Mercury's surface in "enhanced color," a color scheme created to emphasize color differences. This is not what Mercury would look like to the human eye, but by applying mathematical analysis to images, color differences can be accentuated beyond those visible to a person.
Mount Rushmore National Memorial under construction.
The workers had to endure conditions that varied from blazing hot to bitterly cold and windy. Each day they climbed 700 stairs to the top of the mountain to punch-in on the time clock. Then 3/8 inch thick steel cables lowered them over the front of the 500-foot face of the mountain in a "bosun chair." Despite the dangers, no one was killed during the project.
Otters in Glacier Bay National Park and Preserve, Alaska.
The sea otter population of Glacier Bay has increased dramatically in the past 20 years. Ecologists consider sea otters a keystone species here. Otters consume vast quantities of clams, urchins, crabs, and other invertebrates and their presence creates ripples through the ecosystem. NPS photo.
Every day someone like you becomes a wildland wildfire fighter, a teacher, a trail-builder, a museum curator, or a park ranger. Discover your opportunities in national parks. Come to play. Come to learn. Come to serve. Develop your environmental leadership skills. Find a job. Be the next generation to preserve and protect these great places.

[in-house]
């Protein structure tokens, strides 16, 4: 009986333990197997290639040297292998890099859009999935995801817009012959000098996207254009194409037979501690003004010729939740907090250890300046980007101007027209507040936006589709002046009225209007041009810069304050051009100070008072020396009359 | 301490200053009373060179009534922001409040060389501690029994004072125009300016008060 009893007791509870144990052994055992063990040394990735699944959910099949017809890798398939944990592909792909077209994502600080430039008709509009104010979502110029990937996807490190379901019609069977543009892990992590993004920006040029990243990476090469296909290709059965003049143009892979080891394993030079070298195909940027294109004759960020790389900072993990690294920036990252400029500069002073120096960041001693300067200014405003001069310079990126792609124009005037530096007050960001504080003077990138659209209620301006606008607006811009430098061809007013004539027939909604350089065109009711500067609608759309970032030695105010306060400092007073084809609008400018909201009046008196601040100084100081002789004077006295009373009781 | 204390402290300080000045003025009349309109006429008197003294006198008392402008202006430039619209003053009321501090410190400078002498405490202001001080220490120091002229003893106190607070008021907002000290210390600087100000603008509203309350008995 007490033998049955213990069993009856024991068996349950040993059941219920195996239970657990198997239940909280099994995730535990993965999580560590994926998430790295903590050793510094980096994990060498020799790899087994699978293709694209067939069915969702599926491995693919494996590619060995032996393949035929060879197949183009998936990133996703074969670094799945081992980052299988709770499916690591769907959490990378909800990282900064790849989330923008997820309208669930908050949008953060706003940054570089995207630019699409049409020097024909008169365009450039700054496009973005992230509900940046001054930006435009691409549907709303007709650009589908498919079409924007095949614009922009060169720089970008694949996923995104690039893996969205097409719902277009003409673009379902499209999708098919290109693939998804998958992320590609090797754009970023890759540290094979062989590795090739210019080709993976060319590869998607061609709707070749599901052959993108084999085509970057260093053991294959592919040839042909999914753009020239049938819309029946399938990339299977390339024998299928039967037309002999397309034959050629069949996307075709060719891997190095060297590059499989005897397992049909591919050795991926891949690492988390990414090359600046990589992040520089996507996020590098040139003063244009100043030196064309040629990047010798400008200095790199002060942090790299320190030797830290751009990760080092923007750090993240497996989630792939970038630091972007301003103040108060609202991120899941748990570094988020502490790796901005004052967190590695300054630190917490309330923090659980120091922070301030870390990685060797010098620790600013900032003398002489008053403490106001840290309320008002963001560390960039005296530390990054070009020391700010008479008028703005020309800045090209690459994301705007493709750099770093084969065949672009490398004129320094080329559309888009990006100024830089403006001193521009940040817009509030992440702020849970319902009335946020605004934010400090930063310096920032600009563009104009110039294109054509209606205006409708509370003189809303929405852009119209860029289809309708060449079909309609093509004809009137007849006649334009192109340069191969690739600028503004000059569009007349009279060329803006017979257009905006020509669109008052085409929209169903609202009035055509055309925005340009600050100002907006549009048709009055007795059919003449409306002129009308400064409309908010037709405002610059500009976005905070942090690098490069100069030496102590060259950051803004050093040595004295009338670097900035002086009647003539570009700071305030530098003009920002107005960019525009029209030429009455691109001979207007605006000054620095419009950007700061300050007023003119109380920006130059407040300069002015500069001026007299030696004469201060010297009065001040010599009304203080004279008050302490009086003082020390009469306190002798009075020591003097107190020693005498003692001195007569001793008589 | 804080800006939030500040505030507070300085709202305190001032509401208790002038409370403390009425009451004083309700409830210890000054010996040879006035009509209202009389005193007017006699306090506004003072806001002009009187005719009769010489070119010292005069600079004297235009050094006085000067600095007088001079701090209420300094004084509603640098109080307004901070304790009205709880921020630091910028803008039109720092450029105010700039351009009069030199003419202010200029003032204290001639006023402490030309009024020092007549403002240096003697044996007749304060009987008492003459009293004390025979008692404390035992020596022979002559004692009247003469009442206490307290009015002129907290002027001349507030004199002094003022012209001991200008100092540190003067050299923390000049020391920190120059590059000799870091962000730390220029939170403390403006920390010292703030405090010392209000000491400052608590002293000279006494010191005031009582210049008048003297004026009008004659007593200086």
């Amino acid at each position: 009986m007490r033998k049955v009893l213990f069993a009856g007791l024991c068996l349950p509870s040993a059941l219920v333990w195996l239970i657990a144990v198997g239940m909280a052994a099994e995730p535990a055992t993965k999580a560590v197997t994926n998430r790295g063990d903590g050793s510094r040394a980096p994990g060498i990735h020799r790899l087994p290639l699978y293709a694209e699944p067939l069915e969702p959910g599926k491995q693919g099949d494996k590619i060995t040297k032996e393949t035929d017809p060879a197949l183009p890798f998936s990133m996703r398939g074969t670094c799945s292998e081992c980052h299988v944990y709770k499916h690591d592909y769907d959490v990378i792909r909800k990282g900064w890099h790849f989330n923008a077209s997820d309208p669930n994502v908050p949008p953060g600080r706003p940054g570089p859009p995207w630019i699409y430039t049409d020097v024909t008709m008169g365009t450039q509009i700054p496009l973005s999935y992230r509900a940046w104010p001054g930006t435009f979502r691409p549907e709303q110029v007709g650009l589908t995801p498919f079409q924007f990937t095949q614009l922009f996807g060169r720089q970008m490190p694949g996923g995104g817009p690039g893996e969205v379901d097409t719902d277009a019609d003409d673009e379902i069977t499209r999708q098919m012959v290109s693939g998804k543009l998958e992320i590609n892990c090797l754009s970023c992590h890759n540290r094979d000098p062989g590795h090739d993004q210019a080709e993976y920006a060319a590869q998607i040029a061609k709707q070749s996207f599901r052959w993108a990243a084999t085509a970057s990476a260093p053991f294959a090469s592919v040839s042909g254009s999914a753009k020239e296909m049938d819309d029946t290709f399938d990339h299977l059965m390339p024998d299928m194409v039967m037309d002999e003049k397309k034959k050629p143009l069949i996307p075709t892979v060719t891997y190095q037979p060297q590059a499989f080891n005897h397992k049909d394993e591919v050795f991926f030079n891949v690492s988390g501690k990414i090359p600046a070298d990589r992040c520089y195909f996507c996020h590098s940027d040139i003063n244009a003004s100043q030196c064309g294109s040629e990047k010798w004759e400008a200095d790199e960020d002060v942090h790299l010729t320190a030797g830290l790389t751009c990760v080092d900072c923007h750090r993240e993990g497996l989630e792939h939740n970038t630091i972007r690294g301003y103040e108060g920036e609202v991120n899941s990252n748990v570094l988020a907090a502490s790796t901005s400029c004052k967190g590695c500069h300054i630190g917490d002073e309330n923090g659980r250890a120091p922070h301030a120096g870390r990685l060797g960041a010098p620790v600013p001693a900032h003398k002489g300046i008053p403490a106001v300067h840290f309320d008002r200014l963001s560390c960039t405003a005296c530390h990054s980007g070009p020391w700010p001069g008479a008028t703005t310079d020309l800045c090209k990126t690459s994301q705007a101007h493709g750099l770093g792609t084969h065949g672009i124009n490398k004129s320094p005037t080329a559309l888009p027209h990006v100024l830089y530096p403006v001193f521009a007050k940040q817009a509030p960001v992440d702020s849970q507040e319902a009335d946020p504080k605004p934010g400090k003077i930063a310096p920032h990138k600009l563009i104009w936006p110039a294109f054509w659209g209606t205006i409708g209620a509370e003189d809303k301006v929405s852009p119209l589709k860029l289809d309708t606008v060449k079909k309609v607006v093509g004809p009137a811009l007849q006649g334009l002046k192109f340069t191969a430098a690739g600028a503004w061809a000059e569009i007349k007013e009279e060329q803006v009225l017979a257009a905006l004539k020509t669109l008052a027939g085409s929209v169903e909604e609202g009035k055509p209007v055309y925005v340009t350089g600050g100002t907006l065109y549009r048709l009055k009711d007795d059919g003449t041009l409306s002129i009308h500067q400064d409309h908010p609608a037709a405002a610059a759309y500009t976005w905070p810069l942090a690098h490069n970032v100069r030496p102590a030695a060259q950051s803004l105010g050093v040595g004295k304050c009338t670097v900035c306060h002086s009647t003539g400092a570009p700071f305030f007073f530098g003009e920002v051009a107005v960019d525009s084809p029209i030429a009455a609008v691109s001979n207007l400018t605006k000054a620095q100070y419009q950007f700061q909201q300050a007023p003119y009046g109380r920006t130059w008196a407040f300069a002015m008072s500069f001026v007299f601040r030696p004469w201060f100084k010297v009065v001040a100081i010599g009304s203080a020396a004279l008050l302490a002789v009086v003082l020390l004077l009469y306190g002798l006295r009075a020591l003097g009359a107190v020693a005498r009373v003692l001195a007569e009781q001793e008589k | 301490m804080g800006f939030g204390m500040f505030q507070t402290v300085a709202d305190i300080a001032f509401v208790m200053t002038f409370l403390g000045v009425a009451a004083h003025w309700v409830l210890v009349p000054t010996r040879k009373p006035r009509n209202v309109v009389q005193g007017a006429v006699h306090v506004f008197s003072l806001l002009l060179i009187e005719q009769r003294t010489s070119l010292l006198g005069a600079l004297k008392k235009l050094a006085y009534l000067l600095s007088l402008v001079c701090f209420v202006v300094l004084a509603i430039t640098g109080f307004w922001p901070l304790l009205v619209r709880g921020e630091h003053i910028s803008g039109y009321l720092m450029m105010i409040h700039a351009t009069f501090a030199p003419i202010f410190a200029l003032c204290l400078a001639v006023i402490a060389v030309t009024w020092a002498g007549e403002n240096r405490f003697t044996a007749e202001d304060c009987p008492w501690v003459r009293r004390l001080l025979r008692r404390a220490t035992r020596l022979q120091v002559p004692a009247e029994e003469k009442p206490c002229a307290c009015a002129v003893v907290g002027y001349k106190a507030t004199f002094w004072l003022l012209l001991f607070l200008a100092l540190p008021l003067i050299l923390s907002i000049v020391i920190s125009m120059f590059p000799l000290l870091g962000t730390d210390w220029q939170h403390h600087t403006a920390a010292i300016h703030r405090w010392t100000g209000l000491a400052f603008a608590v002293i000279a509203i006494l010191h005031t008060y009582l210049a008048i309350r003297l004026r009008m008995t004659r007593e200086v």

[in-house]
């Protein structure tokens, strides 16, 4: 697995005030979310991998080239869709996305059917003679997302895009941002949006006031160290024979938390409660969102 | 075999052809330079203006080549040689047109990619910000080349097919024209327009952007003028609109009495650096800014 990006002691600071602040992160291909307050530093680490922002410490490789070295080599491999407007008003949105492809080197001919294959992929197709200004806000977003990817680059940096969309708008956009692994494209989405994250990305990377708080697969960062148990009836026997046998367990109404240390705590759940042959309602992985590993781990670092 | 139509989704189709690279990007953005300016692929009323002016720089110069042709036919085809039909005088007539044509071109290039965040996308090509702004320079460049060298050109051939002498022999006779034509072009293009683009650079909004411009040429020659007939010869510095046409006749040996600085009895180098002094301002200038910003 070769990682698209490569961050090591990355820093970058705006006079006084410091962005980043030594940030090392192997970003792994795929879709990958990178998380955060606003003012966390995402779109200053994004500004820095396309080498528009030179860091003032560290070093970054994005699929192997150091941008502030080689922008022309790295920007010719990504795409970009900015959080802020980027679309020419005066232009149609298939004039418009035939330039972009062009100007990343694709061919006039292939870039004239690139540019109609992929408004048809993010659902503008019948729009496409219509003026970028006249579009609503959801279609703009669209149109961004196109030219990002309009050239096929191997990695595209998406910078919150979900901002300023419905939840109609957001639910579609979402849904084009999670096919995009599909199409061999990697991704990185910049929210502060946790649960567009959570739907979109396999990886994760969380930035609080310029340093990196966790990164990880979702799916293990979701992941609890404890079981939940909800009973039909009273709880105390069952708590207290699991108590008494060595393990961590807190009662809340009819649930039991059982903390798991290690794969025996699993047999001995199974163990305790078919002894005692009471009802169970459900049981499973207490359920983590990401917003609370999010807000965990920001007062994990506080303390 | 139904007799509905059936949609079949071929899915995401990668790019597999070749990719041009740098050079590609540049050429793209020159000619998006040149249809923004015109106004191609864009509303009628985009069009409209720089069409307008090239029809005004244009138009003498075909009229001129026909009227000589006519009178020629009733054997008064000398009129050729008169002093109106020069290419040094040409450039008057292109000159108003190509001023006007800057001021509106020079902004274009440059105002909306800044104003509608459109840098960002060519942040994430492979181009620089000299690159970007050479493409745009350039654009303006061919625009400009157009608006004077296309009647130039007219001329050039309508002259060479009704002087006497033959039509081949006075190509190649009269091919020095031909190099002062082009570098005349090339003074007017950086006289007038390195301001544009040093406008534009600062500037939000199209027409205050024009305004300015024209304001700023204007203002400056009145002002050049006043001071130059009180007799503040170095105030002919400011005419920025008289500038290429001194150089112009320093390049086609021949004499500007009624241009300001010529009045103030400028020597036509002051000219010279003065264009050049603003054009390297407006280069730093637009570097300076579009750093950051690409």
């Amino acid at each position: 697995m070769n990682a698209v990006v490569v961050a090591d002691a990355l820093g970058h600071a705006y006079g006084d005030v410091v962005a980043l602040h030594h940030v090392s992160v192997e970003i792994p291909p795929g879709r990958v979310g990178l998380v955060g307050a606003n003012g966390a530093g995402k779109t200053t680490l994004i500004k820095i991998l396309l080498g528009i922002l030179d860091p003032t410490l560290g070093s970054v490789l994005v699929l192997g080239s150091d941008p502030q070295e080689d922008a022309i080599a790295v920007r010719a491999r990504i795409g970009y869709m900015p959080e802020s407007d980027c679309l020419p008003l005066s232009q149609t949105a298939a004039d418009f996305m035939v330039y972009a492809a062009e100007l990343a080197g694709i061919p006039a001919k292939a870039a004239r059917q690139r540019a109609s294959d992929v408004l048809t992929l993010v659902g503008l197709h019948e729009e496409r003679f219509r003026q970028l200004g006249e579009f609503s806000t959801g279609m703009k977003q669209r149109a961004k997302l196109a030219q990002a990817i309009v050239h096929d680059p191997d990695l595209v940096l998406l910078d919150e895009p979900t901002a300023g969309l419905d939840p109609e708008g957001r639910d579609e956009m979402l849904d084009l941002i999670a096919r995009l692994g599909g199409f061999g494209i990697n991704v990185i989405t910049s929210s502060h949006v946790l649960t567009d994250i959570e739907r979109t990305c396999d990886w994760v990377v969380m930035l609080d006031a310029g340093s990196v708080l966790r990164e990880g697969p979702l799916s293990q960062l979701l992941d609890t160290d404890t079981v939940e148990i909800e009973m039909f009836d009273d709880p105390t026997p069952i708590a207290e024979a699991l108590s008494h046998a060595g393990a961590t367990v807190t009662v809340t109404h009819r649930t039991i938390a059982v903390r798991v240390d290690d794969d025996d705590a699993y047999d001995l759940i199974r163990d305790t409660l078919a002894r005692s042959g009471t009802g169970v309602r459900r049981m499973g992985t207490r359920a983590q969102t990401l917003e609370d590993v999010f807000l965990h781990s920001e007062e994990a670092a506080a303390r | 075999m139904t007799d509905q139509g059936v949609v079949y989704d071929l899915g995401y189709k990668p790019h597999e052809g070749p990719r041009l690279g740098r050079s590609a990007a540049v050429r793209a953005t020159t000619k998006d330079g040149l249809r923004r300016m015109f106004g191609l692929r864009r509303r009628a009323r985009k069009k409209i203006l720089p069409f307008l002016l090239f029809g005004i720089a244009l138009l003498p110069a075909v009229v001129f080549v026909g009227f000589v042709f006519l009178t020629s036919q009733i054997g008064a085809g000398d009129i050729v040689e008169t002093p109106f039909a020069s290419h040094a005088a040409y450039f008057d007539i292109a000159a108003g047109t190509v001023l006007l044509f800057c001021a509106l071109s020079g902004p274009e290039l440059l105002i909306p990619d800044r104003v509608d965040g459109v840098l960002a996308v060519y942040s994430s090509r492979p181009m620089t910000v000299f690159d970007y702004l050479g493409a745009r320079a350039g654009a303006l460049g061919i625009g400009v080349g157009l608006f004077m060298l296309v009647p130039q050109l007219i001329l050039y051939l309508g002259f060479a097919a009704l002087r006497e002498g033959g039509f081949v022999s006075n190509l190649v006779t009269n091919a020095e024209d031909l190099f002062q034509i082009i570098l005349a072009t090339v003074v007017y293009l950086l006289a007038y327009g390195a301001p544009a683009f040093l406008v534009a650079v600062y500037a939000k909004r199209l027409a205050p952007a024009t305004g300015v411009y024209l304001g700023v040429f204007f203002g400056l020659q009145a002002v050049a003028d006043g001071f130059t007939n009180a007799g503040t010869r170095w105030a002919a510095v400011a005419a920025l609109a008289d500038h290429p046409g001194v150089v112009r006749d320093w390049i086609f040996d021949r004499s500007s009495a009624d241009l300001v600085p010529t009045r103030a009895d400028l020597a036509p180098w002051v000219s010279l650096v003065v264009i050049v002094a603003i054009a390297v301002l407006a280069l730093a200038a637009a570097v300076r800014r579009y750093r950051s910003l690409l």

With more than 80% of Americans living in urban areas, urban parks are more important than ever. The father of American landscape architecture, Frederick Law Olmsted, said of urban parks:
It is one great purpose of the Park to supply to the hundreds of thousands of tired workers, who have no opportunity to spend their summers in the country, a specimen of God's handiwork that shall be to them, inexpensively, what a month or two in the White Mountains or the Adirondacks is, at great cost, to those in easier circumstances.
Secretary Salazar, FERC Chairman Wellinghoff Sign Agreement to Spur Renewable Energy on the U.S. Outer Continental Shelf
Last edited 4/25/2016
WASHINGTON, D.C. – Secretary of the Interior Ken Salazar and Federal Energy Regulatory Commission Chairman Jon Wellinghoff today signed an agreement that clarifies their agencies' jurisdictional responsibilities for leasing and licensing renewable energy projects on the U.S. Outer Continental Shelf. The Memorandum of Understanding clears the way for developing wind, solar, wave, tidal and ocean current energy sources.
“President Obama is committed to a comprehensive energy plan that will generate millions of clean energy jobs, break our dependence on foreign oil and reduce the threat of deadly pollution,” Secretary Salazar said.
“This agreement will spur the development of clean, renewable energy -- the growth industry of the 21st Century. Our nation's economic future demands we lead that competition.” Salazar has made offshore wind, solar and hydrokinetic energy a top priority and expects to have a final regulatory framework for Outer Continental Shelf renewable energy development in the near future.